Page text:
Peter Dazeley/Getty Images
En español | Salt can raise blood pressure, putting stress on the circulatory system and increasing the risk of heart disease and stroke. While blood pressure is determined by many factors, including genetics and environment, one of the most important factors you can control is how much salt you eat, according to Willie Lawrence, a cardiologist in Kansas City, Missouri, and a spokesperson for the American Heart Association. “By limiting salt intake, one can reduce their blood pressure and therefore their risk of developing heart disease or stroke,” Lawrence says. The AHA recommends limiting salt intake to 1,500 mg a day. Avoiding the saltshaker isn't enough to reach that goal. You need to know the hidden sources of sodium. Take our quiz and discover eight shocking, hidden sources of salt.
Skinny Pop popcorn (3/4 cup) OR grocery store rotisserie chicken (4 ounces)?
Answer: The chicken. “We don't necessarily think of chicken as salty but rotisserie chicken is often injected with salt water to make the chicken juicy and more flavorful,” says Danielle Allen, a registered dietitian in Hopkinton, Massachusetts. “The high salt content also helps preserve the meat.” As a result, rotisserie chicken has around 320 mg of sodium compared with 75 mg for the popcorn. “Baking a chicken breast at home with oil, herbs and seasonings other than salt can cut your sodium by more than 200 milligrams,” she says. Just avoid buying chicken that's been “enhanced” with broth, which boosts sodium levels.
Schweppes club soda (12 ounces) OR Blue Diamond roasted salted almonds (1 ounce, about 23 almonds)?
Answer: The club soda. It contains 95 mg sodium versus 85 mg for the nuts. “The club soda contains sodium bicarbonate (baking soda) and sodium chloride (table salt) to enhance taste and to neutralize the acidity,” says Jennifer Glockner, a registered dietitian in Los Angeles and creator of the e-book series Smartee Plate. If you don't want to drink plain water, try sparkling water such as San Pellegrino, which has only 1 mg sodium per ounce, Glockner suggests.
Campbell's Condensed Chicken Noodle Soup (10.75-ounce can) OR a bag of potato chips (8 ounces)?
Answer: The soup. It contains a whopping 2,225 mg of sodium, compared with the chips’ hefty 1,300 mg. “People often see the tiny can of Campbell's and assume it is one serving, but there are 2.5 servings per container,” Allen says. “A great alternative for those who don't want to make their own soup is Campbell's Low Sodium Chicken With Noodles, which uses potassium chloride as a salt substitute and contains only 120 milligrams of sodium per can."
Land O'Lakes salted whipped butter (1 Tbsp.) OR Best Foods Real Mayonnaise (1 Tbsp.)?
Answer: The mayo. It checks in at 95 mg of sodium compared with 50 mg for the butter. “They both contain added salt but the mayo also has a preservative that contains sodium,” Glockner says. “As an alternative sandwich spread, consider using a mashed-up slice of avocado, which only contains a negligible amount of sodium."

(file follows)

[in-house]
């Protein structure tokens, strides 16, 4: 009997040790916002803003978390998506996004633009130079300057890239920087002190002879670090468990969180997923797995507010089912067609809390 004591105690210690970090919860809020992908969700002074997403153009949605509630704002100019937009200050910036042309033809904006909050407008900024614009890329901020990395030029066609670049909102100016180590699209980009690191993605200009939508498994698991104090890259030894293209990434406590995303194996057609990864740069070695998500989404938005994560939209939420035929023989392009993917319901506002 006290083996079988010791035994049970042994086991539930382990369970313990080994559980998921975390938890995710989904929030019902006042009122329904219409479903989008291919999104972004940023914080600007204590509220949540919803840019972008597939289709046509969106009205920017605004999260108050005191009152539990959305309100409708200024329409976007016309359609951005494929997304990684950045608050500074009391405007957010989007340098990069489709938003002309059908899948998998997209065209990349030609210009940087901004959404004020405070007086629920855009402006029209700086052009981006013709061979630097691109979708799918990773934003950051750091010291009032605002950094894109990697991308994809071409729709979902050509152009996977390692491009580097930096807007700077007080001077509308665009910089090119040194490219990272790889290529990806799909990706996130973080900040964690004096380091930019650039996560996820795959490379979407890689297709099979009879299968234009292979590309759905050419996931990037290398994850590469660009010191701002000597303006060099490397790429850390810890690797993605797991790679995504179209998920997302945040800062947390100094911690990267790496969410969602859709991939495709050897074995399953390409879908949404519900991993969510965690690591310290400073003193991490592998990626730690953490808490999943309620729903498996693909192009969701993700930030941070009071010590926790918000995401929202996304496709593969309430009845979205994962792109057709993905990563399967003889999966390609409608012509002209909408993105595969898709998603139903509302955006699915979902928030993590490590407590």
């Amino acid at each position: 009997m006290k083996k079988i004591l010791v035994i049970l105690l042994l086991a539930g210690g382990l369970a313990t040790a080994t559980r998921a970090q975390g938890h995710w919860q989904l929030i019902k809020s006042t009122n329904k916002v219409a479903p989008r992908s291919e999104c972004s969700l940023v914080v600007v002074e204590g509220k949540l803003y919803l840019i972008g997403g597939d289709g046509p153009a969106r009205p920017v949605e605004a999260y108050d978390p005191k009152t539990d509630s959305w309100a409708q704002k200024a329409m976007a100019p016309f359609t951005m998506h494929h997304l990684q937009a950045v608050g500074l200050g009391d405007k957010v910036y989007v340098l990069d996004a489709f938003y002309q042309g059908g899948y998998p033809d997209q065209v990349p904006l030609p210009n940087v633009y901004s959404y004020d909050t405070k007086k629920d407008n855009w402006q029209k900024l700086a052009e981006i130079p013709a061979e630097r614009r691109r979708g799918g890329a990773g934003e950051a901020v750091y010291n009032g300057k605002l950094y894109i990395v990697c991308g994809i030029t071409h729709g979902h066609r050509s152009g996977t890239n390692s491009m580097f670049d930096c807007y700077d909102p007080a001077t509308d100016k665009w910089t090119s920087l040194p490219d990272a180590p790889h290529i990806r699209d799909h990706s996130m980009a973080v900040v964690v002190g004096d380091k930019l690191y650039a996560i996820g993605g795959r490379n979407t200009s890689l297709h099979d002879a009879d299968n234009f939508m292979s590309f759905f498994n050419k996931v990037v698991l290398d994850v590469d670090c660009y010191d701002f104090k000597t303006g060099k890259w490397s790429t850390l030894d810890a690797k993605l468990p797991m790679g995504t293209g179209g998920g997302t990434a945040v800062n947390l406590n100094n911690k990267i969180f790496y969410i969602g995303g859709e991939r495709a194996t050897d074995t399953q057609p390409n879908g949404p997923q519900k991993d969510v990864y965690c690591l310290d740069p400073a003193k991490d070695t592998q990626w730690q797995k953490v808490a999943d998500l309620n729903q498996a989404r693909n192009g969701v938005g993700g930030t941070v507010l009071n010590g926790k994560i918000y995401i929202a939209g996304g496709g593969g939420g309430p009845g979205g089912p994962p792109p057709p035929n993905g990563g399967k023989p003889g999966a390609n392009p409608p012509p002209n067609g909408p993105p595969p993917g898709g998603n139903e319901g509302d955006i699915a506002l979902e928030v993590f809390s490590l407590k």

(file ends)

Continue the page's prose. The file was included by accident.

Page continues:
For expert tips to help feel your best, get AARP’s monthly Health newsletter.
McDonald's Chicken McNuggets (10 pieces) OR V8 Vegetable Juice (12 ounces)?
Answer: The juice. “The V8 contains three servings of veggies in 12 fluid ounces, which could be considered healthy,” Glockner says. “However, it contains 960 milligrams of sodium from added salt — 40 percent of the maximum daily allowance of 2,300 milligrams of sodium.” In comparison, the nuggets contain 900 mg of sodium. Try V8's low-sodium option instead (200 mg per 11.5 ounces) or eat your veggies and drink water instead, she recommends.
Prego Basil Pesto Italian Sauce (1/4 cup) or Prego Tomato Basil Garlic Italian Sauce (1/4 cup)?
Answer: The pesto. “Not only does the pesto have more than two times the amount of sodium [590 mg versus 210 mg], it's also higher in saturated fat,” says Allison Knott, a registered dietitian in New York City. “If you're looking for a lower-sodium pasta sauce, choose a tomato-based option and compare brands to find the one that is the lowest in sodium per serving. Adding cooked vegetables can also help you ‘stretch’ the sauce, lowering total sodium per serving."
Subway Oven Roasted Chicken Breast on Spinach Wrap OR Subway 6-inch Oven Roasted Chicken Sandwich?
Answer: The chicken wrap — with 1,350 mg of sodium. “Much of the sodium difference is attributed to the difference in bread,” Knott says. The spinach wrap alone has 780 mg of sodium — more than the amount in the entire chicken sandwich (560 mg).
Bonefish Grill Cobb Salad with Wood Grilled Shrimp OR Bonefish Grill Blackened Baja Fish Tacos with Corn Tortillas (two)?
Answer: The Cobb salad — with 2,220 mg of sodium, compared with 720 mg for the tacos. You can probably guess that cheese, dressing and bacon make a Cobb salad pretty salty. “But you may be surprised to learn that shrimp can also be a significant source of sodium if it has been processed with a salty brine,” Knott says. To lower sodium, opt for an alternative seafood like grilled salmon or tuna and get a cooked vegetable side instead of a high-sodium salad, she says.